'Nippy day,' Rasputin said, rubbing his fine artistic fingers that had slipped round many a pale neck.

'They'll be cold inside, Brother. Seeing as you were coming.'

'Why is that, do they scatter the fires, or use less blankets?'

'Oh no, sir, pardon me sir. Their special habits, Brother. For you.'

'Oh yes,' Rasputin recalled with a certain distaste. Whenever he had seen nuns' habits in storehouses and picture-books they always seemed demure and coarse. He had assumed that silk was used here in tribute to the capital of Imperial Russia, and that the thinness was a kind of winter mortification.

'It's him!' came a screech from the walls above.

'He's here!' echoed another.

Rasputin winced and strode in. The corridors resounded with his footsteps at first but a thrumming sound built up and began to dominate as he got near the parlour. The aged abbess was seated, but tried to stand as came in, fawning at him and giggling behind her hand and explaining at far too great a pace that she had baked him a cake. On the table before them was a glutinous-looking confection covered in pink icing and hundreds and thousands, with the letters RASP picked out in silver balls. He flashed a tight smile at the cake and thanked her. From behind her back she produced a box wrapped in pussycat paper and a violet ribbon. Trying to command his breath he undid it, finding a flat necklace case, with a beautiful string of pearls lying within.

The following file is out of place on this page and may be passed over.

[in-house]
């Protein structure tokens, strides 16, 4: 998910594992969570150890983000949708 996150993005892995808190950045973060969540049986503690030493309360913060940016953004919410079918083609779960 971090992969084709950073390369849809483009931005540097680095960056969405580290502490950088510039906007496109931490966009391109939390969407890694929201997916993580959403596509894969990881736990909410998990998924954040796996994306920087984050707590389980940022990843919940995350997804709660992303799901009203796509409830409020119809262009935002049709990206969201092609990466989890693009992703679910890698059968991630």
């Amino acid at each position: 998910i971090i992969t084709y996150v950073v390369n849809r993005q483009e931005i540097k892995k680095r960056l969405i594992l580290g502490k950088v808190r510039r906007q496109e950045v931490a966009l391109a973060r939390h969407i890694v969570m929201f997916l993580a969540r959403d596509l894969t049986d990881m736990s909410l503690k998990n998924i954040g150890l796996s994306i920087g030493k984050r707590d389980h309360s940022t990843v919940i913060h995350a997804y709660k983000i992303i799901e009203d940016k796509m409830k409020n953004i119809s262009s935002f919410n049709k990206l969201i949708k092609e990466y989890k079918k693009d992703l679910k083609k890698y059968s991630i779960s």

'Delightful,' he said with a quick bow. 'Now, about the accounts. I haven't got that much time, because the English king is here, I'm sure you understand, woman of the world, I'd love to stay,' he explained, regretting that he had said 'woman of the world', as her colour rose and her tittering and coy denials made her look likely to burst. He looked around the crowded parlour table for the account book but if it was there it was hidden somewhere under the champagne and two glasses, box of sugared plums, parchment with a hand-penned poem and decorated with hearts and orange blossom, black peignoir, new golf club, and other such things as usually cluttered him up and delayed him on his journey home. As it was winter he might be delayed further because the Neva would be iced up and he'd have to chip a hole in it.

Then the thrumming, which had been growing ever stronger, mingled with screaming, burst in on him like a flood and the room was full of nuns: shrieking, weeping, clutching his black cloak, moaning his name, holding out autograph books. He signed a few, signed a few bare arms and midriffs, but this only encouraged them to press more closely and wail more pleadingly for his attention. Half panicking, he signed a nun's naked heaving bosom with the words 'Accounts complete and correct', and initialled and dated it then looked for an exit. There was none.

He tapped the heels of his sparkly sandals together. With a low fluttering, humming, whispering, the spangled butterflies on the sandals grew and grew till they were as large as his hands, and their combined wings began to lift him off the ground. He tottered unsteadily in mid air and batted nuns away from his cloak, but lost several pieces to those who had come forearmed with pinking shears.

Achieving an upper window, he floated out of the nunnery into the clear frozen air of St Petersburg, passing over the heads of the royal entourage. One or two looked up and noticed him but most of the attention was on Queen Mary's tarantella.

Inspired by my dear arcanamundi, though I think Stephen Leacock and Nigel Molesworth got a look in too.